Kelly's Original Role Construct Repertory Test

The goal of the Role Construct Repertory Test (or simply Role Repertory Test, RRT) is to understand how an individual views (that is, construes) his or her world, especially those people known to the person with whom he or she plays different roles. The RRT is often referred to as an 'idiographic' measurement procedure because it permits the individual to freely describe self and others using his or her own language. Described briefly, the individual completing the RRT is first asked to provide the names of different people he/she knows personally. The individual is then asked to compare and contrast people from the list in groups of three. For instance, the individual might be asked to consider, 'Mom', 'Dad', and 'Self' and describe how two of the three people are similar to each other and distinct from the third. The response is provided in bipolar form; e.g., happy / sad, ignorant / wise, troubled / stable. The compared people are referred to as 'elements' and the bipolar responses are referred to as 'personal constructs.' The personal constructs essentially comprise the 'personal theory' the individual uses to make sense of his or her world.

 

The original Minimum Context Card Form of the RRT is completed in two steps. In the first step the person is asked to elicit names or titles (for example, 'Dad', 'Mom', 'Uncle Ted') from the following Role Title List:

  1. A teacher you like. (Or the teacher of a subject you liked.)
  2. A teacher you disliked. (Or the teacher of a subject you disliked.)
  3. Your wife or present girlfriend ... Your husband or present boyfriend.
  4. An employer, supervisor, or officer under whom you worked or served and whom you found hard to get along with. (Or someone under whom you worked in a situation you did not like.)
  5. An employer, supervisor, or officer under whom you worked or served and whom you liked. (Or someone under whom you worked in a situation you liked.)
  6. Your mother. (Or the person who has played the part of a mother in your life.)
  7. Your father. (Or the person who has played the part of a father in your life.)
  8. Your brother nearest your age. (Or the person who has been most like a brother.)
  9. Your sister nearest your age. (Or the person who has been most like a sister.)
  10. A person with whom you have worked who was easy to get along with.
  11. A person with whom you have worked who was hard to understand.
  12. A neighbor with whom you get along well.
  13. A neighbor whom you find hard to understand.
  14. A boy you got along well with when you were in high school. (Or when you were 16.)
  15. A girl you got along well with when you were in high school. (Or when you were 16.)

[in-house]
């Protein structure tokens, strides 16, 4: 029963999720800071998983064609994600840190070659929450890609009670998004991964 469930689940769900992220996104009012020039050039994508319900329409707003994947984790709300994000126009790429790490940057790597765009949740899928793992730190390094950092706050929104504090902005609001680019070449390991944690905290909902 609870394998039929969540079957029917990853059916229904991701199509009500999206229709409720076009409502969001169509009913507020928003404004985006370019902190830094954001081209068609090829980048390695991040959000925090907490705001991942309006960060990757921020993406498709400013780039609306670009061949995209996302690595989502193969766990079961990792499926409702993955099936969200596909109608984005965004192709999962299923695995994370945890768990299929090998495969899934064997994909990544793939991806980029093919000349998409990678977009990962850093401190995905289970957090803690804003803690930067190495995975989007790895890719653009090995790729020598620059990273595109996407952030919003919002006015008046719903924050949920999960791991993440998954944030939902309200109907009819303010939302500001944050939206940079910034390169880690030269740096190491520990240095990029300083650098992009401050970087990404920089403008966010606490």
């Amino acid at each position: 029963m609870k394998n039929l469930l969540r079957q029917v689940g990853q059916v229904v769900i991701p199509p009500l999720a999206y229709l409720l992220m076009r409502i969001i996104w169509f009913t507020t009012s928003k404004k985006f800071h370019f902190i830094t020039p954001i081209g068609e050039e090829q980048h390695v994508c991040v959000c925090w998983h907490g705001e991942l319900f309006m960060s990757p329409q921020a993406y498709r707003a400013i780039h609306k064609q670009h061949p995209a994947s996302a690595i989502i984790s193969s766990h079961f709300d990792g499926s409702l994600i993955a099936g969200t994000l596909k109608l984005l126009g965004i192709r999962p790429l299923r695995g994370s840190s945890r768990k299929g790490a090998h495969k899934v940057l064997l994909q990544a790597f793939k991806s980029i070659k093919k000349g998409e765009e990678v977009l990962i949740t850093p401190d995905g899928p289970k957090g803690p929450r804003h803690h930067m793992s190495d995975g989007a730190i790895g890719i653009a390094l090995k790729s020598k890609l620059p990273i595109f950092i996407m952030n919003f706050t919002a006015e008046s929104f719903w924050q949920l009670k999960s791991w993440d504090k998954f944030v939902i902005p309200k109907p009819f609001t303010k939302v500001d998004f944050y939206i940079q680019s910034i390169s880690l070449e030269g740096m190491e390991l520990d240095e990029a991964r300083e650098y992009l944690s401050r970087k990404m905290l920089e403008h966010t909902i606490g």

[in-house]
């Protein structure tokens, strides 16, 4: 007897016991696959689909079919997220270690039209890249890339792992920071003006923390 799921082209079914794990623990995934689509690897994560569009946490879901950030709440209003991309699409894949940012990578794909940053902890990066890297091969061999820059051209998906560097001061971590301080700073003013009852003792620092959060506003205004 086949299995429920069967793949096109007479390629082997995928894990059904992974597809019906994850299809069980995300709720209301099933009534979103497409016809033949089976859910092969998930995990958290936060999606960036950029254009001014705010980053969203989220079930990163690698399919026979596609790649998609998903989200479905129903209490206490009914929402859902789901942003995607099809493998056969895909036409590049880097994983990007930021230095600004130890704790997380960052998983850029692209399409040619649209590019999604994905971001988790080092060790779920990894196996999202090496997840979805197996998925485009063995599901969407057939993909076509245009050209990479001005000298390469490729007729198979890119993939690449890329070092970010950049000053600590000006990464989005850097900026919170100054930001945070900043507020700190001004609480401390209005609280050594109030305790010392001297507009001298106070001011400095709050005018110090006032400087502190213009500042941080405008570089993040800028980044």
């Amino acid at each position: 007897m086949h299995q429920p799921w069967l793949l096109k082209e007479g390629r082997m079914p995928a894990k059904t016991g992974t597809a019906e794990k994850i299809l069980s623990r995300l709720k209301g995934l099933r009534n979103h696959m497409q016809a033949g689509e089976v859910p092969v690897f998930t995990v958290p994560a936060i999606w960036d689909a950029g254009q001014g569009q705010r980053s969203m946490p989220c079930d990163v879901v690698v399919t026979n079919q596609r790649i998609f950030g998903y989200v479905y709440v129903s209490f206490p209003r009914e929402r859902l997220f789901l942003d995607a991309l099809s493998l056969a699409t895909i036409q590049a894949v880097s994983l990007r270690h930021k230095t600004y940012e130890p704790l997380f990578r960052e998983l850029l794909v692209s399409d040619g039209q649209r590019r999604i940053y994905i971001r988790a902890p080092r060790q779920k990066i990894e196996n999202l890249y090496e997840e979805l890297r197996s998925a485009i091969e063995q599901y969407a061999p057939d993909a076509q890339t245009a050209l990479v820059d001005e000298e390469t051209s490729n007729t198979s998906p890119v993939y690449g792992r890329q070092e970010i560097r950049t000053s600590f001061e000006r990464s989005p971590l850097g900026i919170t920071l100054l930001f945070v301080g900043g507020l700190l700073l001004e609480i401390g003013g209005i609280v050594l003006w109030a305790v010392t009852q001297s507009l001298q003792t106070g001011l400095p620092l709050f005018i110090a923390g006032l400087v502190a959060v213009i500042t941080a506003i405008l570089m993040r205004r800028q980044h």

16. A boy you did not like when you were in high school. (Or when you were 16).
  17. A girl you did not like when you were in high school. (Or when you were 16).
  18. A person of your own sex whom you would enjoy having as a companion on a trip.
  19. A person of you own sex whom you would dislike having as a companion on a trip.
  20. A person with whom you have been closely associated recently who appears to dislike you.
  21. The person whom you would most like to be of help to. (Or whom you feel most sorry for.)
  22. The most intelligent person whom you know personally.
  23. The most successful person whom you know personally.
  24. The most interesting person whom you know personally.

Here are the instructions for eliciting the names as provided by Kelly:

   The examiner instructs the subject, "Here are some titles which should suggest to you some people you know. You are asked to write the names of these people on these cards. On this first card it says, 'A teacher you liked.'" The examiner hands the subject a numbered 3" x 5" card bearing the role title. "If the name of that teacher happens to be Smith, then write his or her name in the bland space on the card."
   On presentation of the third card the examiner says, "You find as you go through this list that you will think of someone whose name you have already listed. When this happens write down the name of another person who seems most like that person, so that, when you are through, you will have all different names."
   If, for example, the subject has difficulty recalling a teacher he liked, the examiner may say, "...or the teacher of a subject you liked." The alternative titles are indicated in parentheses below.
   The remainder of the role titles are presented in a similar way.

Once all of the names are listed on the numbered cards, the person moves on to the second step of generating personal constructs using the Triadic Method. Here are Kelly's instructions:

   The examiner says, "Now I would like you to tell me something about these three people." The examiner hands the subject cards 18, 20, and 21. "In what important way are two of them alike but different from the third?"
   The examiner records the subject's response on a blank form opposite "Sort Number One -- Construct." Usually the subject will indicate spontaneously which two cards are being judged as alike. If he does not, the examiner asks him.
   Then the examiner points to the odd card and says, "How is this person different?"
   The examiner records the subject's response to the second question in the blank marked "Contrast."
   The remaining 'sorts' are elicited and recorded in the same fashion.

Here are the sorts (sets of three cards) to which Kelly referred:

  1. 18, 20, 21
  2. 2, 22, 23
  3. 9, 10, 24
  4. 8, 12, 19
  5. 4, 11, 21
  6. 1, 3, 15
  7. 5, 14, 17
  8. 7, 13, 16
  9. 6, 9, 18
  10. 1, 8, 22
  11. 3, 21, 23
  12. 7, 14, 20
  13. 3, 6, 7
  14. 1, 9, 24
  15. 10, 12, 17
  16. 4, 11, 19
  17. 2, 6, 20
  18. 5, 13, 15
  19. 8, 10, 16
  20. 4, 11, 12
  21. 14, 17, 18
  22. 2, 19, 23
  23. 5, 13, 22
  24. 15, 16, 24
  25. 1, 12, 21
  26. 4, 5, 17
  27. 7, 20, 24
  28. 6, 8, 16
  29. 2, 9, 15
  30. 3, 10, 11
  31. 13, 14, 18
  32. 19, 22, 23

The original RRT thus yields 32 bipolar terms from the subject completing the procedure. Kelly recommended flexibility during the process, "As the sorting progresses the examiner may substitute or add special combinations in order to test the subject's handling of certain figures or types of figures or to check the permeability of certain constructs." (p. 223)


Kelly discussed several versions of the original Minimum Context Card Form of the RRT above. The Full Context Form involves using all of the cards at once. Here are Kelly's instructions: